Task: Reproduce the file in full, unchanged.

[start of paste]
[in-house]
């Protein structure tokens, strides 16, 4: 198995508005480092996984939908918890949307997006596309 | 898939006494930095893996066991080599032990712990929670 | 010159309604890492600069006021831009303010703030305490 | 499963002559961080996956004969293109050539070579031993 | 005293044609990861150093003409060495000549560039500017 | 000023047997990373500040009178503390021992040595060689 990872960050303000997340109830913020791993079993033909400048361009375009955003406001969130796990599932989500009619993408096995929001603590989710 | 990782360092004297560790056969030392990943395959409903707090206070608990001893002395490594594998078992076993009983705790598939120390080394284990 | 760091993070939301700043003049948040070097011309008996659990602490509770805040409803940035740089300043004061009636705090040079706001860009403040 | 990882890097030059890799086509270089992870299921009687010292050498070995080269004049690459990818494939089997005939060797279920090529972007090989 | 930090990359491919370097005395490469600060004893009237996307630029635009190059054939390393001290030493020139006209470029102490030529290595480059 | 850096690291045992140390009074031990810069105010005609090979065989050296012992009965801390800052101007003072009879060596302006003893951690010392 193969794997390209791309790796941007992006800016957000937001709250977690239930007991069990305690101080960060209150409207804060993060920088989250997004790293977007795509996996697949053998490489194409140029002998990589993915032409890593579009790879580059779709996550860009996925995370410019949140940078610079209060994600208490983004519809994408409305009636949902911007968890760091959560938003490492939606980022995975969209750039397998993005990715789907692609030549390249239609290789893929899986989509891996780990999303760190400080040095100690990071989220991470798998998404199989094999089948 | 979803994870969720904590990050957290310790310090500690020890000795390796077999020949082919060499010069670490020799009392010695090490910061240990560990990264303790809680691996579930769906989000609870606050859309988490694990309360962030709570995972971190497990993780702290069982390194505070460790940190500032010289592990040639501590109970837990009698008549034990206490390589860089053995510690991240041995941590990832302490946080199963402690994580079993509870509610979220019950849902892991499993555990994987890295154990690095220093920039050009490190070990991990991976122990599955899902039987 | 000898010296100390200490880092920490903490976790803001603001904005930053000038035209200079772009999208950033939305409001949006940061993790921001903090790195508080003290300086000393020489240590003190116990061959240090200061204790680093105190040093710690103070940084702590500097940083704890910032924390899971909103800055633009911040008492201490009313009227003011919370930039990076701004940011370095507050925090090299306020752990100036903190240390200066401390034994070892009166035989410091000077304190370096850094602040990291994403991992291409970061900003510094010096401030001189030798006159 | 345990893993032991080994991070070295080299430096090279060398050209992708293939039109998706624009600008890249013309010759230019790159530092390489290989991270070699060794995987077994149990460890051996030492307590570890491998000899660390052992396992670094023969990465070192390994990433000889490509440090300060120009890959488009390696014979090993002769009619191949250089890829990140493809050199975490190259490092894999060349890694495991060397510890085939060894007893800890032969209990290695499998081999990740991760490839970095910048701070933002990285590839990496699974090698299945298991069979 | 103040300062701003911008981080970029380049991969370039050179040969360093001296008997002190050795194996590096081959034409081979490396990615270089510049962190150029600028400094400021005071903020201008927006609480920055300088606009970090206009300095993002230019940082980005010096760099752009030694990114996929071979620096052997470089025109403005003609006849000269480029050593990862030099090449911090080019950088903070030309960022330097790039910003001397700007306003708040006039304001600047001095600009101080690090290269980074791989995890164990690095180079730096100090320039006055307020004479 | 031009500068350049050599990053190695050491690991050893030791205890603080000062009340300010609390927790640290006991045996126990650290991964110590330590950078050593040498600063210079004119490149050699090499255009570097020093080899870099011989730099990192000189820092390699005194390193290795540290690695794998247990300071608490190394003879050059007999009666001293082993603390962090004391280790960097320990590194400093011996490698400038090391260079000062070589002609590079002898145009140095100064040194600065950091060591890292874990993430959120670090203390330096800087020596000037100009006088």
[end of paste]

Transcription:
[in-house]
């Protein structure tokens, strides 16, 4: 198995508005480092996984939908918890949307997006596309 | 898939006494930095893996066991080599032990712990929670 | 010159309604890492600069006021831009303010703030305490 | 499963002559961080996956004969293109050539070579031993 | 005293044609990861150093003409060495000549560039500017 | 000023047997990373500040009178503390021992040595060689 990872960050303000997340109830913020791993079993033909400048361009375009955003406001969130796990599932989500009619993408096995929001603590989710 | 990782360092004297560790056969030392990943395959409903707090206070608990001893002395490594594998078992076993009983705790598939120390080394284990 | 760091993070939301700043003049948040070097011309008996659990602490509770805040409803940035740089300043004061009636705090040079706001860009403040 | 990882890097030059890799086509270089992870299921009687010292050498070995080269004049690459990818494939089997005939060797279920090529972007090989 | 930090990359491919370097005395490469600060004893009237996307630029635009190059054939390393001290030493020139006209470029102490030529290595480059 | 850096690291045992140390009074031990810069105010005609090979065989050296012992009965801390800052101007003072009879060596302006003893951690010392 193969794997390209791309790796941007992006800016957000937001709250977690239930007991069990305690101080960060209150409207804060993060920088989250997004790293977007795509996996697949053998490489194409140029002998990589993915032409890593579009790879580059779709996550860009996925995370410019949140940078610079209060994600208490983004519809994408409305009636949902911007968890760091959560938003490492939606980022995975969209750039397998993005990715789907692609030549390249239609290789893929899986989509891996780990999303760190400080040095100690990071989220991470798998998404199989094999089948 | 979803994870969720904590990050957290310790310090500690020890000795390796077999020949082919060499010069670490020799009392010695090490910061240990560990990264303790809680691996579930769906989000609870606050859309988490694990309360962030709570995972971190497990993780702290069982390194505070460790940190500032010289592990040639501590109970837990009698008549034990206490390589860089053995510690991240041995941590990832302490946080199963402690994580079993509870509610979220019950849902892991499993555990994987890295154990690095220093920039050009490190070990991990991976122990599955899902039987 | 000898010296100390200490880092920490903490976790803001603001904005930053000038035209200079772009999208950033939305409001949006940061993790921001903090790195508080003290300086000393020489240590003190116990061959240090200061204790680093105190040093710690103070940084702590500097940083704890910032924390899971909103800055633009911040008492201490009313009227003011919370930039990076701004940011370095507050925090090299306020752990100036903190240390200066401390034994070892009166035989410091000077304190370096850094602040990291994403991992291409970061900003510094010096401030001189030798006159 | 345990893993032991080994991070070295080299430096090279060398050209992708293939039109998706624009600008890249013309010759230019790159530092390489290989991270070699060794995987077994149990460890051996030492307590570890491998000899660390052992396992670094023969990465070192390994990433000889490509440090300060120009890959488009390696014979090993002769009619191949250089890829990140493809050199975490190259490092894999060349890694495991060397510890085939060894007893800890032969209990290695499998081999990740991760490839970095910048701070933002990285590839990496699974090698299945298991069979 | 103040300062701003911008981080970029380049991969370039050179040969360093001296008997002190050795194996590096081959034409081979490396990615270089510049962190150029600028400094400021005071903020201008927006609480920055300088606009970090206009300095993002230019940082980005010096760099752009030694990114996929071979620096052997470089025109403005003609006849000269480029050593990862030099090449911090080019950088903070030309960022330097790039910003001397700007306003708040006039304001600047001095600009101080690090290269980074791989995890164990690095180079730096100090320039006055307020004479 | 031009500068350049050599990053190695050491690991050893030791205890603080000062009340300010609390927790640290006991045996126990650290991964110590330590950078050593040498600063210079004119490149050699090499255009570097020093080899870099011989730099990192000189820092390699005194390193290795540290690695794998247990300071608490190394003879050059007999009666001293082993603390962090004391280790960097320990590194400093011996490698400038090391260079000062070589002609590079002898145009140095100064040194600065950091060591890292874990993430959120670090203390330096800087020596000037100009006088």